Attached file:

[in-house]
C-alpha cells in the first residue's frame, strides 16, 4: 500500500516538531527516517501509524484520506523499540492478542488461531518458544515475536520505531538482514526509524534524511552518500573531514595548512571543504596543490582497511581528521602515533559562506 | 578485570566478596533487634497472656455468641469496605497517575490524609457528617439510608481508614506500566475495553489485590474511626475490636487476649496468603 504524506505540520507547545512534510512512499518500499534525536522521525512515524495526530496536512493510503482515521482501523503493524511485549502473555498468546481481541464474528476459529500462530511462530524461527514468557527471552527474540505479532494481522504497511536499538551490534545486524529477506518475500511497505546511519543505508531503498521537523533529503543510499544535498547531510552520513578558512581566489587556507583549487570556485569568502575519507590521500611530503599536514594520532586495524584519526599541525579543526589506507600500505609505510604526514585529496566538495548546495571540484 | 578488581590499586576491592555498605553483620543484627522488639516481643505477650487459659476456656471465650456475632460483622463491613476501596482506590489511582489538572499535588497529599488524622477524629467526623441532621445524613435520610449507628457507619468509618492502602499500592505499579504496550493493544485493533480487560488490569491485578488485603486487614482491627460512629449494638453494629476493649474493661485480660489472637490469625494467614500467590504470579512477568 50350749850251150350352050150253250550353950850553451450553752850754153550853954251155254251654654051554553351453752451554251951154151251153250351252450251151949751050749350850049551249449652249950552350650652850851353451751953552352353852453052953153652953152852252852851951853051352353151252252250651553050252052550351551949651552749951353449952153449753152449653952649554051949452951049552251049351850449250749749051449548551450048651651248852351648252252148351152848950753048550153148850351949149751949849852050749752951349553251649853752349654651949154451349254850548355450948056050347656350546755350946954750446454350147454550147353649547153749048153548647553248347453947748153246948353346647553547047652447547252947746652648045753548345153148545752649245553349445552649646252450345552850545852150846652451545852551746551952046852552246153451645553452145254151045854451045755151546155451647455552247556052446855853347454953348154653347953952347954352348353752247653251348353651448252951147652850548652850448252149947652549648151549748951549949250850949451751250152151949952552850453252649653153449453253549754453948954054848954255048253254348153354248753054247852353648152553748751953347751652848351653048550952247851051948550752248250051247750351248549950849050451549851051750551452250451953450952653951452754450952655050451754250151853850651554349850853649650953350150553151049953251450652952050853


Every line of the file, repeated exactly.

[in-house]
C-alpha cells in the first residue's frame, strides 16, 4: 500500500516538531527516517501509524484520506523499540492478542488461531518458544515475536520505531538482514526509524534524511552518500573531514595548512571543504596543490582497511581528521602515533559562506 | 578485570566478596533487634497472656455468641469496605497517575490524609457528617439510608481508614506500566475495553489485590474511626475490636487476649496468603 504524506505540520507547545512534510512512499518500499534525536522521525512515524495526530496536512493510503482515521482501523503493524511485549502473555498468546481481541464474528476459529500462530511462530524461527514468557527471552527474540505479532494481522504497511536499538551490534545486524529477506518475500511497505546511519543505508531503498521537523533529503543510499544535498547531510552520513578558512581566489587556507583549487570556485569568502575519507590521500611530503599536514594520532586495524584519526599541525579543526589506507600500505609505510604526514585529496566538495548546495571540484 | 578488581590499586576491592555498605553483620543484627522488639516481643505477650487459659476456656471465650456475632460483622463491613476501596482506590489511582489538572499535588497529599488524622477524629467526623441532621445524613435520610449507628457507619468509618492502602499500592505499579504496550493493544485493533480487560488490569491485578488485603486487614482491627460512629449494638453494629476493649474493661485480660489472637490469625494467614500467590504470579512477568 50350749850251150350352050150253250550353950850553451450553752850754153550853954251155254251654654051554553351453752451554251951154151251153250351252450251151949751050749350850049551249449652249950552350650652850851353451751953552352353852453052953153652953152852252852851951853051352353151252252250651553050252052550351551949651552749951353449952153449753152449653952649554051949452951049552251049351850449250749749051449548551450048651651248852351648252252148351152848950753048550153148850351949149751949849852050749752951349553251649853752349654651949154451349254850548355450948056050347656350546755350946954750446454350147454550147353649547153749048153548647553248347453947748153246948353346647553547047652447547252947746652648045753548345153148545752649245553349445552649646252450345552850545852150846652451545852551746551952046852552246153451645553452145254151045854451045755151546155451647455552247556052446855853347454953348154653347953952347954352348353752247653251348353651448252951147652850548652850448252149947652549648151549748951549949250850949451751250152151949952552850453252649653153449453253549754453948954054848954255048253254348153354248753054247852353648152553748751953347751652848351653048550952247851051948550752248250051247750351248549950849050451549851051750551452250451953450952653951452754450952655050451754250151853850651554349850853649650953350150553151049953251450652952050853